Review: Phantom Trigger (Switch)

Right off the bat, I got a sense of déjà vu when playing Phantom Trigger. Top down view with beat ’em up elements? Teleporting several feet away with a press of a button? This game has a number of parallels to TinyBuild’s other Nintendo Switch outing, Mr. Shifty. At the same time, it’s pretty different from that title. I was optimistic to see how Phantom Trigger holds up, especially after noticing that the PC version was given a glowing review by a fellow TICGN writer. That said…I did not like it that much.


Right off the bat, I can safely say the story is the best thing about Phantom Trigger. Despite the game being full of action-packed scenarios, the story focuses on a man dealing with an internal issue that prompts him to go to the hospital and seek help. What makes this work is how that gets somewhat interwoven with the otherworldly portion of the plot, where it’s otherwise the usual “Go kill these bad guys” premise; as you play through the adventure, you uncover bits and pieces of the everyman’s side of the story. There are even characters within the adventuring portion that could help influence the overall outcome of the entire ordeal the poor guy’s facing.


This game has its fair share of visual flair, yet it also feels sort of lacking. It’s certainly fluid. The pixel art itself is very detailed and the characters are as animated as they could be. There’s something I find unappealing about the uses of color in Phantom Trigger, though. There are a lot of blues, reds, and purples in the mix, but their implementation into Phantom Trigger‘s pixel art style doesn’t feel atmospheric. Rather, it feels uninspired. I always felt relieved to see the story cutscenes as a result, because I got to see much more color being used; just looking at the background of the therapist scene is more visually appealing than the mishmash of shades of very few dark colors being thoroughly utilized otherwise. Also, why is the font for menus so generic? It feels like a placeholder font.


The music mainly consists of atmospheric ambiance. They do fine as such, but the pieces aren’t anything memorable or catchy. It almost made me wonder why the game recommended that I wear headphones; I mean, this isn’t a music game, and there are plenty of other titles I can think of with better soundtracks. I get that the OST and the visuals build up as the game progresses, but I feel like the way it was done just didn’t work in their favor. It’s not like the sound effects provide audible cues best captured through the use of headphones, either. They’re the usual hack ‘n slash affair, not unlike Mr. Shifty‘s own punching sounds.


Phantom Trigger is a top-down hack ‘n slash title. There are a few weapons players can use to beat the crap out of enemies with, and each one has differing stats from one another. The attacks can be leveled up, apparently, but I can never really feel it actually taking effect. It is otherwise enjoyable to run around the terrain and attack enemies. Movement is fluid, and the attacks can be kind of fun to pull off.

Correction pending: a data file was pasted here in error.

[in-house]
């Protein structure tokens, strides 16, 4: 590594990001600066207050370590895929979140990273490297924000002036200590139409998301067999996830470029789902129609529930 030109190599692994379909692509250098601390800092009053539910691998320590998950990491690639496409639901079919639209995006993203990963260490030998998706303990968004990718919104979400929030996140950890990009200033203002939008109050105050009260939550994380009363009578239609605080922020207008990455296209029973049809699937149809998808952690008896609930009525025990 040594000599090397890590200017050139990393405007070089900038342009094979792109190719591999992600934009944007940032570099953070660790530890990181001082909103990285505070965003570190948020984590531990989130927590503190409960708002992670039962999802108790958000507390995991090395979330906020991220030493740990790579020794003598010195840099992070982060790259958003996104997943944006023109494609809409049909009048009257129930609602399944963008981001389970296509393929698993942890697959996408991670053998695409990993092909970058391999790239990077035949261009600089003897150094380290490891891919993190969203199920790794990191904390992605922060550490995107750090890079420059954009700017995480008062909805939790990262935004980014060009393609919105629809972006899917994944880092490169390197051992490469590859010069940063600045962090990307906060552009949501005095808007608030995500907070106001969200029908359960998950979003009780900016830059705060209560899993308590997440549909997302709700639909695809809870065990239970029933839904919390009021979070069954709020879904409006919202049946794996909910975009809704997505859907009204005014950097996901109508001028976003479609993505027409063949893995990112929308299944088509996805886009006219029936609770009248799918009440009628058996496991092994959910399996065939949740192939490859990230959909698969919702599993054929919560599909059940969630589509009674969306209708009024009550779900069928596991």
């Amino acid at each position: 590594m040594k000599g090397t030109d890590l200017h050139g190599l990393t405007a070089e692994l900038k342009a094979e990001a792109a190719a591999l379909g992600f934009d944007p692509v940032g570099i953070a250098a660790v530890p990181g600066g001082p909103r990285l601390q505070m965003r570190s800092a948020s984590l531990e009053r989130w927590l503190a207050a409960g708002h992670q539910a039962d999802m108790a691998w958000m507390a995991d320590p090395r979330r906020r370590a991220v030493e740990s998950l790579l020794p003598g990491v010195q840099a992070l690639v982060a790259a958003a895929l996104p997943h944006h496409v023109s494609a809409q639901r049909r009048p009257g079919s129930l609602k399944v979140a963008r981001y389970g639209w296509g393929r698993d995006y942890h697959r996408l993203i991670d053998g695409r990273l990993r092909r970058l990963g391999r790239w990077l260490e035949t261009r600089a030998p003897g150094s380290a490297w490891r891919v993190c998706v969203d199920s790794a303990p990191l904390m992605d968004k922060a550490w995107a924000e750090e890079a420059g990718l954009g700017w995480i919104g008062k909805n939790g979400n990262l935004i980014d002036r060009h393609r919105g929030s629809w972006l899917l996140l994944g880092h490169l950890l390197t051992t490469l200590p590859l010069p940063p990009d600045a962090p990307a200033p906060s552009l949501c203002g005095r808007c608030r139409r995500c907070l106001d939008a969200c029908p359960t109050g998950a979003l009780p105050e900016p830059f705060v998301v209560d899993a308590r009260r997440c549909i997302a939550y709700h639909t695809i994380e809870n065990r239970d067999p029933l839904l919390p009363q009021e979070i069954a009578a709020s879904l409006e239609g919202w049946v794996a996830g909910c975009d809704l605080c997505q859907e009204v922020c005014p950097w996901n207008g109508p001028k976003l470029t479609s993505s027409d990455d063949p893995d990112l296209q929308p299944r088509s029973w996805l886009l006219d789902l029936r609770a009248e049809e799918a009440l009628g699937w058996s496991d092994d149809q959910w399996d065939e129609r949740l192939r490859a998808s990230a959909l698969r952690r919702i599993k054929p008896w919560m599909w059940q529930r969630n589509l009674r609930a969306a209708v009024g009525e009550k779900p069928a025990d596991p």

The problem, however, is the repetition. This game just does not evolve from its basic foundation. You hit enemies over and over again, move around for a little bit, then hit enemies over and over after that. This wouldn’t be so much of an issue if there was any variety in the terrain or the enemies, but that’s not the case here. Mr. Shifty did this better by having the enemies take only one or two hits to kill, and the map design provided elements of strategy for maneuvers. The only breakout aspect of Phantom Trigger is the use of unique boss patterns, which, while refreshing and interesting, don’t excuse the loads of mindless trekking that lead up to each one.

In fact, I’m going to bring up another game that does a lot of the same things Phantom Trigger does: Kamiko. Both games are top-down hack ‘n slashers that have bosses at the end of each world. However, Kamiko has colorful visual appeal, a faster pace (enemies die quickly and satisfyingly), a memorable soundtrack, and enemy variety — therefore, challenge. Kamiko even takes advantage of the map design by having mini objectives that, if accomplished, unlock more areas of the world before finally getting to fight the world’s boss. This cheap game generally has more to offer to players than the more expensive Phantom Trigger.


The reason why it took so long for me to get this review out is because Phantom Trigger, while not a bad game per se, didn’t engage me after my first play session with it. I rather wanted to play titles on the Switch that had more life and incentive to them. With Phantom Trigger, I was on the way to having fun until it decided not to do anything more with what’s on display. A half-baked game may as well get a half-baked grade.

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